LabVenture: Students use the data they collected during their LabVenture! experience to identify their study speciments, and certian traits about them, such as what they eat.
This Activity: Not all science happens in the field, a lot of it is lab work. Students look closer at the specimens they collected at their study site to describe them further and possibly identify them.
Vital Signs:

  • To describe in detail the plant/animal species that you found at your study site.
  • To identify the plant/animal species that you found at your study site,
    • Identifying species is difficult, and it is just as important to be able to make good observations and be able to describe something so that you can share that with others who may recognize what something is from your photos, drawings, and/or description.

Question: What plant and/or animals species did you find at your study site? (can be answered through identification or description)


1. Collect objects from the field of a common theme (ex. all sea shells, all rocks, acorns, pinecones, feathers, etc)

2. In the class room place a group of these objects in the center of the table have the students pick one object without letting others know which one. Give them about 15 min to write down as many words (or a paragraph) that describes their object.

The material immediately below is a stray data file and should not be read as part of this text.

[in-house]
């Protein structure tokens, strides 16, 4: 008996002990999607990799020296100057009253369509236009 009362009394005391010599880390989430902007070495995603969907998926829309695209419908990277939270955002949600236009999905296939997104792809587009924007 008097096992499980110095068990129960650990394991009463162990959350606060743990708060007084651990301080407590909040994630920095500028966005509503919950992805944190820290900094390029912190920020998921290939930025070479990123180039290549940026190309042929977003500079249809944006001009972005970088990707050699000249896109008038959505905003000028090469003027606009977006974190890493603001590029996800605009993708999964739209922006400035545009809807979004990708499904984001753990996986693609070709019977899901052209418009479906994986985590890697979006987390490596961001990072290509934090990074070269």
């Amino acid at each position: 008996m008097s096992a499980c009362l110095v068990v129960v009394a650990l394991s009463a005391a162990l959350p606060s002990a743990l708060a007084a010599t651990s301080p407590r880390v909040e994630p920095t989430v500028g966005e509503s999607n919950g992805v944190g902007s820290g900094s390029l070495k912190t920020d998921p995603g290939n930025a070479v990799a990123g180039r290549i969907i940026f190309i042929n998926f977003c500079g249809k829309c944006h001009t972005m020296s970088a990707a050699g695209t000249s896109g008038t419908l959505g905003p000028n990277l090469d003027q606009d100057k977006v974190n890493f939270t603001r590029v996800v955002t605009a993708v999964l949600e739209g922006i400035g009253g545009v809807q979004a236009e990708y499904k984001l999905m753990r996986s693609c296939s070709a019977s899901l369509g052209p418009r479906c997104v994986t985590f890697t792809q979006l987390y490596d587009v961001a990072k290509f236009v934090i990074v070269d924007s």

3. Collect, shuffle and distribute paragraphs/list. Have the students then find the object their classmate was looking at.
4. Repeat steps 2 and 3 having the students draw their object. Repeat again using both drawings and words.
5. Ask the students which way was “easiest”? What observations helped the most? Is there importance of drawings in science? Are labels important? Etc. (This part can be a class discussion (I think this is preferred to get the kids thinking) or a writing activity.


In student teams, have students look at the photos and/or drawings and samples of one of the plant or animal species that they collected at the study site. Have students look at their data more closely - use microscopes, hand lenses, flash lights, measuring tools, etc.
  • Have each student draw the species, and select either the best drawing, or incorporate the best parts of each students drawing to create a new one.
  • Write down 10 words that best describe your plant/animal species.

Repeat for each plant/animal species found at the site (2 or more per team).

Place the descriptions and their drawings around the room (number them), and place the original photos/drawings/collected materials in the middle of the room (assign each a letter). Ask students to look at the descriptions and see if they can figure out which materials go with which description - matching the number with the correct letter.

Discuss: What makes a good description/drawing?

  • Allow students to modify their descriptions and drawings.
  • To share this data with others: drawings can be scanned and placed in a digital document along with the descriptions and digital photos.
  • Extension: To identify species, use local field guides or websites.

Related Activites that could be adapted:
Look More Closely
Taking a Good Photo

Teacher Survey

Student Survey